The NCAA, which believed the changes would help coaches and recruits build stronger relationships and reduce influence of third parties such as AAU coaches, is also considering such deregulation in football and women’s basketball.
To manage the attention, star athletes sometimes utilize parents or coaches as intermediaries, or try to manage when and how often they can be contacted. But with cellphones as indispensable commodities, these teenagers often end up dealing with buzzing and ringing that they either have to answer or ignore.
“All … the … time,” said Rashad Vaughn of the frequency of incoming messages. The Cooper shooting guard, who has yet to narrow his college considerations, said he has received up to 30 messages in a single day. One night in January, he heard from coaches at North Carolina, Louisville, Florida, Iowa State and Baylor.
“It’s nice, I guess,” Vaughn said of the attention. “Sometimes it’s overwhelming.”
…Debbie Jones was ready for the attention directed at her son.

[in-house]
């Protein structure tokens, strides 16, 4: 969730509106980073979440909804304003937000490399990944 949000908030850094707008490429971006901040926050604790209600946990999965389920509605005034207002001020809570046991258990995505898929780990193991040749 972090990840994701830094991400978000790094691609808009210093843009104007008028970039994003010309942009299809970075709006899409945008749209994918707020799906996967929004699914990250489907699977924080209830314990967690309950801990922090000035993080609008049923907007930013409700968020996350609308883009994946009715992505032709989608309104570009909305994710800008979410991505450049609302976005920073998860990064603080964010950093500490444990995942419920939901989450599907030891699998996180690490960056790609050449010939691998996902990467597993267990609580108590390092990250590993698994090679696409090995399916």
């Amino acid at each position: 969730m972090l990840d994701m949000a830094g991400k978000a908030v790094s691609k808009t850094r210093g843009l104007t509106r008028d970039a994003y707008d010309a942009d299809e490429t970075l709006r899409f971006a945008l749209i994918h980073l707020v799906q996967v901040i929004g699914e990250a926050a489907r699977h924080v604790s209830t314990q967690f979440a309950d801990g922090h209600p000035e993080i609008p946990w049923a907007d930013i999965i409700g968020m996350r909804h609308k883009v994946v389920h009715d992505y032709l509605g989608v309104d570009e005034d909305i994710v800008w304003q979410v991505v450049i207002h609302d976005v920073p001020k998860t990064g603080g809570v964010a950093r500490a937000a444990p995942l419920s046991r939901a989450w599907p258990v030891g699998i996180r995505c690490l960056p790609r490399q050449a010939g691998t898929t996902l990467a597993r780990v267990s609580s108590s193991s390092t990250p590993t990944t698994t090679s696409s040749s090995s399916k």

“We had a plan, and that included calling coaches and telling them one text message or one phone call a week is enough,” she said.
Minn Star Tribune
Kaleb Joseph & I were on the phone with Kansas University today. They will be in Dallas this weekend & will be recruiting @kalebjoseph15.
Derby Classic (Frankamp scheduled to participate)
4/18 Night of the Future Stars (3pt and dunk contest)
4/19 Derby Festival Basketball Classic
4/20 Nike Hoop Summit
4/26-4/28 Jayhawk Invitational
2013 Spring/Summer AAU & Camp Schedule
My KU Alumni games, 2011-12 Border War, Legends of the Phog, KC Prep Invitational, & Jayhawk Invitational Videos, Late Night in the Phog, and more now on YouTube